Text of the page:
The interpretation implied in appellant's contention, that the tender of the sum of $30,000 constituted performance on his part, renders the contract as to defendant so unjust and unreasonable that a court of equity cannot decree specific performance thereof. Counsel for appellant, in his brief, suggests still another view of the contract. The meaning of the contract, he says, is clear "that plaintiff was to pay defendant $30,000, and that when he paid the balance of $70,000, with interest at 4 1/2 per cent per annum, the defendant was to make her deed of conveyance to plaintiff for the property in question"; and that meanwhile defendant would have the right to possession, carrying with it, we assume, the rentals of $260 mentioned in the contract, until the balance was paid. If this view should be accepted, it must follow, conceding the tender of $30,000 and the balance of $70,000 to be unpaid, that the action is premature. Defendant is presumably in possession; the $30,000 is claimed to have been tendered, but it does not appear that the $70,000 has either been paid or tendered. Hence, under this view, there is no ground for asking the interposition of a court of equity to enforce the execution and delivery of a deed, to which plaintiff is not entitled, for the reason that he has not paid the $70,000.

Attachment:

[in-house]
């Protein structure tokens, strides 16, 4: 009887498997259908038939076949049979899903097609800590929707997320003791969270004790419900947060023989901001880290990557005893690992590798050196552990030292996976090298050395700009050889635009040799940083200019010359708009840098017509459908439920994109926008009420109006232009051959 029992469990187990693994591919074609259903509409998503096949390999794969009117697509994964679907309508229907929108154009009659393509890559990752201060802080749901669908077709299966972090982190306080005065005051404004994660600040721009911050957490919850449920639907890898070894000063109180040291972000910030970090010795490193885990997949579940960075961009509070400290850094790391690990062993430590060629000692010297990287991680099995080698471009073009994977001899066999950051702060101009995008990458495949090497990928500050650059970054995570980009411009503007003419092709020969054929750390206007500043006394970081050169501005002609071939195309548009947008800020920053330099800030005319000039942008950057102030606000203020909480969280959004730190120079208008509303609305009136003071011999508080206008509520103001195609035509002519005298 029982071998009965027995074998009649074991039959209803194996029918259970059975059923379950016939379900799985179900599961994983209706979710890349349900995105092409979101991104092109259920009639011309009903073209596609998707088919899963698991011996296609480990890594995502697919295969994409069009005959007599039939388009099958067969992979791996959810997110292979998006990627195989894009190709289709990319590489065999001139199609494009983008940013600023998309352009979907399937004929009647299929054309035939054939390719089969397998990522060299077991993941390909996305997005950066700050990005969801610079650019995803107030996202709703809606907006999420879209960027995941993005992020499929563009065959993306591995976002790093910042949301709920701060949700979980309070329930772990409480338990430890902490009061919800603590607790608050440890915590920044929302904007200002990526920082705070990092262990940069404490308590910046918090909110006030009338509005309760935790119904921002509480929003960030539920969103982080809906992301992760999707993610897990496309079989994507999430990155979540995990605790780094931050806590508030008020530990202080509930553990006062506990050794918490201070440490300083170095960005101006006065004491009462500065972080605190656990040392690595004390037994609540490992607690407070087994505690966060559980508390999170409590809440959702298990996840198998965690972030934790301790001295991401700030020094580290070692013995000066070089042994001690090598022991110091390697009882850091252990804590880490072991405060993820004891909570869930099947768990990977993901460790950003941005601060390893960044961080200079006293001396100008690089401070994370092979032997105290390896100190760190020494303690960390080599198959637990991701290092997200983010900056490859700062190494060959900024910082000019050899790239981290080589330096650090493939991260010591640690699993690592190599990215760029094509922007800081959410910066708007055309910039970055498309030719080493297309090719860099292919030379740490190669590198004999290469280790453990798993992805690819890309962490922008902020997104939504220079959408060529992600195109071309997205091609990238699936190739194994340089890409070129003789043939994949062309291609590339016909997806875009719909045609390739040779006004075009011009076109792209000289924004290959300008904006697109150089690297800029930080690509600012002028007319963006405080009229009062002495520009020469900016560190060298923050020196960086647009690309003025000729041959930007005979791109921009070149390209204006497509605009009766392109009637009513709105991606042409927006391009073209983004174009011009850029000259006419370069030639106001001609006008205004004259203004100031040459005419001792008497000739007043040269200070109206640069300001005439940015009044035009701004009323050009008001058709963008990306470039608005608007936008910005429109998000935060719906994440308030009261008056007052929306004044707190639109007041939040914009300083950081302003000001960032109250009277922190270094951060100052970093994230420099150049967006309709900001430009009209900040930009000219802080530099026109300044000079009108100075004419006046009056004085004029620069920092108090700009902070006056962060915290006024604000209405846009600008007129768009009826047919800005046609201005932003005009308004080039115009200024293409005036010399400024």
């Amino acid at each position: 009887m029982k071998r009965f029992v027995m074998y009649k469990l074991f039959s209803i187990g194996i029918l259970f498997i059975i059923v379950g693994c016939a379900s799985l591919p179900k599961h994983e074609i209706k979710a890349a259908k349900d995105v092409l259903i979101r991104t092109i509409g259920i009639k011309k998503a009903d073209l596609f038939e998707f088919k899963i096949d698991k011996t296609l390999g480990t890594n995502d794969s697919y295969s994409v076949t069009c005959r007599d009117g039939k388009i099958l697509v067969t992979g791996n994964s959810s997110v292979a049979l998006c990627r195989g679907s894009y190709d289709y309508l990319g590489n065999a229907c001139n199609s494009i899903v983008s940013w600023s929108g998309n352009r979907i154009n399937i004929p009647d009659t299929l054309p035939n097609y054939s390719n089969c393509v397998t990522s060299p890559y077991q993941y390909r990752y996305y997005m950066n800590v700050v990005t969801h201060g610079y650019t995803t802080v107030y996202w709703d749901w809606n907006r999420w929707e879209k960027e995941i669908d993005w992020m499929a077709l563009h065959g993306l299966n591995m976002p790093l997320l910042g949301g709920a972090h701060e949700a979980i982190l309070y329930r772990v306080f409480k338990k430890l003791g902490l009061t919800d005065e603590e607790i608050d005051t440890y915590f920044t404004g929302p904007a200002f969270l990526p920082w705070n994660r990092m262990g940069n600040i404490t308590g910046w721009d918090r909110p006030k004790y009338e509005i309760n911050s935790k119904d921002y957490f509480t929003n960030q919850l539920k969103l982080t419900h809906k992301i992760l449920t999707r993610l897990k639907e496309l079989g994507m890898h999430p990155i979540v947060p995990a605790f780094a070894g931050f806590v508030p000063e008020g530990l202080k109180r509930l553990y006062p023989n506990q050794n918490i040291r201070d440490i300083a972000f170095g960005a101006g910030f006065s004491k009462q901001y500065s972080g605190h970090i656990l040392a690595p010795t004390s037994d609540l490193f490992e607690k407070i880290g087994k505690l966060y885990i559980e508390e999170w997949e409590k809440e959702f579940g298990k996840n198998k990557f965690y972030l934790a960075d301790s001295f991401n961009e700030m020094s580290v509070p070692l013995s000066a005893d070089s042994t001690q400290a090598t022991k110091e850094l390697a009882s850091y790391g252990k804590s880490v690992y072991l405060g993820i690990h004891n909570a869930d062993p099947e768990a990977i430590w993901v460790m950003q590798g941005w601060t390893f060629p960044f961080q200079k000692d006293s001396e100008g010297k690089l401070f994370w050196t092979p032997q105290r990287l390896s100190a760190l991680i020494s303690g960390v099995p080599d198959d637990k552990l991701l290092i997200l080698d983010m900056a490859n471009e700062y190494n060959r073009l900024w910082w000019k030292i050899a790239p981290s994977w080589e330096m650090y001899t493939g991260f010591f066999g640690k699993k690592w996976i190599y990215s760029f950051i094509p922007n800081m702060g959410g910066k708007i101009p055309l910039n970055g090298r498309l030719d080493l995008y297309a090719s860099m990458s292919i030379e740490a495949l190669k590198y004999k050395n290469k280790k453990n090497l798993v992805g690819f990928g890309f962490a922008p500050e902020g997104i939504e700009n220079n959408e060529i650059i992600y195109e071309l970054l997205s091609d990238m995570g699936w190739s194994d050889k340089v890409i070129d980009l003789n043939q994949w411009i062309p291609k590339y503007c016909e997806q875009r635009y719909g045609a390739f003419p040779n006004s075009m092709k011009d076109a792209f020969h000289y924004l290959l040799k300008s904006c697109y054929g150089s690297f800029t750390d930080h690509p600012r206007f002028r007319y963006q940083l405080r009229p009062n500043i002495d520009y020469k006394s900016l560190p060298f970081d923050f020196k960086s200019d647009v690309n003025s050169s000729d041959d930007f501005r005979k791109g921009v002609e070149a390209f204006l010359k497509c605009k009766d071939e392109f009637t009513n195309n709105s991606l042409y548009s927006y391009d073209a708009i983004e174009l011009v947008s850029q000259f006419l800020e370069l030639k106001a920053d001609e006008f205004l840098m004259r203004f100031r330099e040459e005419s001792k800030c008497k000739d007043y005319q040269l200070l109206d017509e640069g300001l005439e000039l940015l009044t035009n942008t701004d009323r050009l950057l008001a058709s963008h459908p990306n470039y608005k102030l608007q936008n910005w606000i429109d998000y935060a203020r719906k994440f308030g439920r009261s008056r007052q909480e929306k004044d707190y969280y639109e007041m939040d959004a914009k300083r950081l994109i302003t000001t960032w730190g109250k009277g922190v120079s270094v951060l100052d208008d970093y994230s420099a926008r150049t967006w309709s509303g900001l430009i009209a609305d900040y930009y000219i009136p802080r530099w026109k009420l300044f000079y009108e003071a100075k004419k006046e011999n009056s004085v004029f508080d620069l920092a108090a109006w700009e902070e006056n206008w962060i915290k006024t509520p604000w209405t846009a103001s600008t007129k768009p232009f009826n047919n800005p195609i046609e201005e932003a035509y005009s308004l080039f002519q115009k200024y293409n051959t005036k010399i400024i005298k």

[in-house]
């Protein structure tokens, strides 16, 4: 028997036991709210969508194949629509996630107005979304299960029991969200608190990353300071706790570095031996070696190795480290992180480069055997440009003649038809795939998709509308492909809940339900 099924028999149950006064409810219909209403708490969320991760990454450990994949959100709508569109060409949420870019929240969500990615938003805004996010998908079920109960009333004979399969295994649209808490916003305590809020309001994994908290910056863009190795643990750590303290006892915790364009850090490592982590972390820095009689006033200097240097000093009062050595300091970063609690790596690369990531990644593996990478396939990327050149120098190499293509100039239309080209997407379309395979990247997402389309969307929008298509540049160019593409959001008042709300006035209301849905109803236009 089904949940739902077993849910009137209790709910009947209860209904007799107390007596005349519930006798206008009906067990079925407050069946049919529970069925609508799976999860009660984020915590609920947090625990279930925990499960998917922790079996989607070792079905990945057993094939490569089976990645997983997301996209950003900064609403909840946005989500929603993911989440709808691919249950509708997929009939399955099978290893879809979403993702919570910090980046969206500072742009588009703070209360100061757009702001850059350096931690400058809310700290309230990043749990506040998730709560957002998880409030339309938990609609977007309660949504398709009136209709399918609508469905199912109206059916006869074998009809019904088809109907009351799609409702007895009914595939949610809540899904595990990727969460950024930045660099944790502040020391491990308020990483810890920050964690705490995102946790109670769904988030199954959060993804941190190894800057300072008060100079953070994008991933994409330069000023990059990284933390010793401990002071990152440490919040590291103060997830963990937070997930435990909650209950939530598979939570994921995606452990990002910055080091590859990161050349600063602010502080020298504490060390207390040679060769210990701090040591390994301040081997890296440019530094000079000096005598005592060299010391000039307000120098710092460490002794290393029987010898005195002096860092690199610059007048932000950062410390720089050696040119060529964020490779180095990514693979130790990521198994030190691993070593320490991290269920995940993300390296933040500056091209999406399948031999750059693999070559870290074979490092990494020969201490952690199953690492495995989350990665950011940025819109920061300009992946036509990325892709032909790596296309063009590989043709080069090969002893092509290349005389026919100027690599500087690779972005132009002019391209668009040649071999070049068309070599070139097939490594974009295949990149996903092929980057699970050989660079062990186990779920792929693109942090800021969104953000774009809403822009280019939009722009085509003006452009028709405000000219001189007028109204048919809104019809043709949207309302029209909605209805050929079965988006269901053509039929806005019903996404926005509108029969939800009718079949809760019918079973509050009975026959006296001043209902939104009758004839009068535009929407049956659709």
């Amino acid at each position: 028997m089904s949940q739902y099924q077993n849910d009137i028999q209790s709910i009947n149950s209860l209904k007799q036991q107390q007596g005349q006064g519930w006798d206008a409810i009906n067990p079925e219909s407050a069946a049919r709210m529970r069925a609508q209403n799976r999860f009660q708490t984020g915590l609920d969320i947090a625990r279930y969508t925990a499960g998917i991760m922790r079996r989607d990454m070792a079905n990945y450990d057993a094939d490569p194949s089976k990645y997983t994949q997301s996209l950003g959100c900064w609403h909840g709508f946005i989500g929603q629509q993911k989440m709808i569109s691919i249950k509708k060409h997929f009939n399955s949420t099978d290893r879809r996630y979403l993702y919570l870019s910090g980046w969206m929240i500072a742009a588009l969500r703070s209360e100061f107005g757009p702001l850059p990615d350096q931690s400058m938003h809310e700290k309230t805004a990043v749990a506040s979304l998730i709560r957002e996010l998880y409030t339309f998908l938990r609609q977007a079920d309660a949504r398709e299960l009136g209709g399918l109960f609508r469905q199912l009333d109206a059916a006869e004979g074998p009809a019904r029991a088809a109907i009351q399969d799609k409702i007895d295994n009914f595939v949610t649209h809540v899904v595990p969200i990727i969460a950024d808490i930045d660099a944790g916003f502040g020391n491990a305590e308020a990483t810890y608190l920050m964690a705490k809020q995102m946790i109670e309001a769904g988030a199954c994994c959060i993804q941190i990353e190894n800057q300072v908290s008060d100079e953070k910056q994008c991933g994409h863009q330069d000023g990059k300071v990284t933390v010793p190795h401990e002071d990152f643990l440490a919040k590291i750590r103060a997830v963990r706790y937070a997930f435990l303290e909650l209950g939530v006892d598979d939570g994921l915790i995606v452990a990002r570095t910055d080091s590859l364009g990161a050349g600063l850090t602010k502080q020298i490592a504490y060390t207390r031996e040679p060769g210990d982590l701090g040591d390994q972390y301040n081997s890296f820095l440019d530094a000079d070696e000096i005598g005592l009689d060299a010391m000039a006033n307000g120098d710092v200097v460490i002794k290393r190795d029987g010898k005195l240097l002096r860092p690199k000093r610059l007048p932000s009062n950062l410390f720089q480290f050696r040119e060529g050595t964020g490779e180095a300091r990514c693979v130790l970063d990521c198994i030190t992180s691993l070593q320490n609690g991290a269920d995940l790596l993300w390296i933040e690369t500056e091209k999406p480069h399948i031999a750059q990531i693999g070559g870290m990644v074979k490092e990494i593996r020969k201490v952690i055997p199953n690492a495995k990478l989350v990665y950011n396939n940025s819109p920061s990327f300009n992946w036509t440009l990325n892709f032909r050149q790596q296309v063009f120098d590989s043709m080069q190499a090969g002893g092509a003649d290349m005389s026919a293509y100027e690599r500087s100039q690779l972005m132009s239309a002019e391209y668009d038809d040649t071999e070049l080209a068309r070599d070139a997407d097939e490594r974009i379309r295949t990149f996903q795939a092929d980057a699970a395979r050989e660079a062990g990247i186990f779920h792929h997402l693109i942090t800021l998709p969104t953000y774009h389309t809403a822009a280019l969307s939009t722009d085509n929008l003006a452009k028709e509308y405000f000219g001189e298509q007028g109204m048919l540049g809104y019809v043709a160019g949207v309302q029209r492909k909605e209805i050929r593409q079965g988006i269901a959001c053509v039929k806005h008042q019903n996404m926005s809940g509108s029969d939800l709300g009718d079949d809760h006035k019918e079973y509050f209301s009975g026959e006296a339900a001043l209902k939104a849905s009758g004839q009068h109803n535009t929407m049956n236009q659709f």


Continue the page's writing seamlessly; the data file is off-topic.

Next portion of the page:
Still another interpretation of the contract, asserted in the answer and suggested by the findings, is that the $70,000 was to be evidenced by a promissory note, but by whom signed does not appear, and payment thereof secured by first mortgage on the real estate in question. There is absolutely nothing in the contract indicating that the deferred payment should be evidenced by note, or in any manner secured by mortgage, deed of trust, or otherwise, upon any property. Doubtless the parties contemplated that payment of the amount should be secured, for defendant testifies that during the negotiations for the purchase of the option plaintiff said "that 5% was a large amount of interest for good security and for that amount." This is the entire evidence touching the subject. If they did contemplate that it should be secured, they failed to incorporate in the contract any provision sufficiently certain and definite to enable a court of equity to declare a specific performance of their intentions. Subdivision 6 of section 3390, Civil Code, provides that, "an agreement, the terms of which are not sufficiently certain to make the precise act which is to be done clearly ascertainable," cannot be specifically enforced. Where a contract is to be specifically enforced, a greater degree of certainty is required than where it is made the basis of an action at law. (Pomeroy on Specific Performance, sec. 159; Willard's Equity Jurisprudence, 267; Burnett v. Kullak, 76 Cal. 536, [18 P. 401]; Jones v. Wells, 31 Mich. 170; Sturgis v. Galindo, 59 Cal. 30, [43 Am. Rep. 239].) If this last interpretation be accepted, it follows that plaintiff did not perform fully, or tender full performance on his part, and the finding of the court upon the question of performance is fully supported by the evidence. In our judgment, the only construction of which the contract is susceptible renders it manifestly unjust and unreasonable as to the defendant. Viewed from any other point, it is too uncertain, vague and indefinite as to the manner in which the $70,000 due defendant should be evidenced, and payment thereof with interest thereon secured; nor can it be ascertained therefrom by what means defendant's interest in the real estate should be protected from default in the payment of taxes, assessments, etc.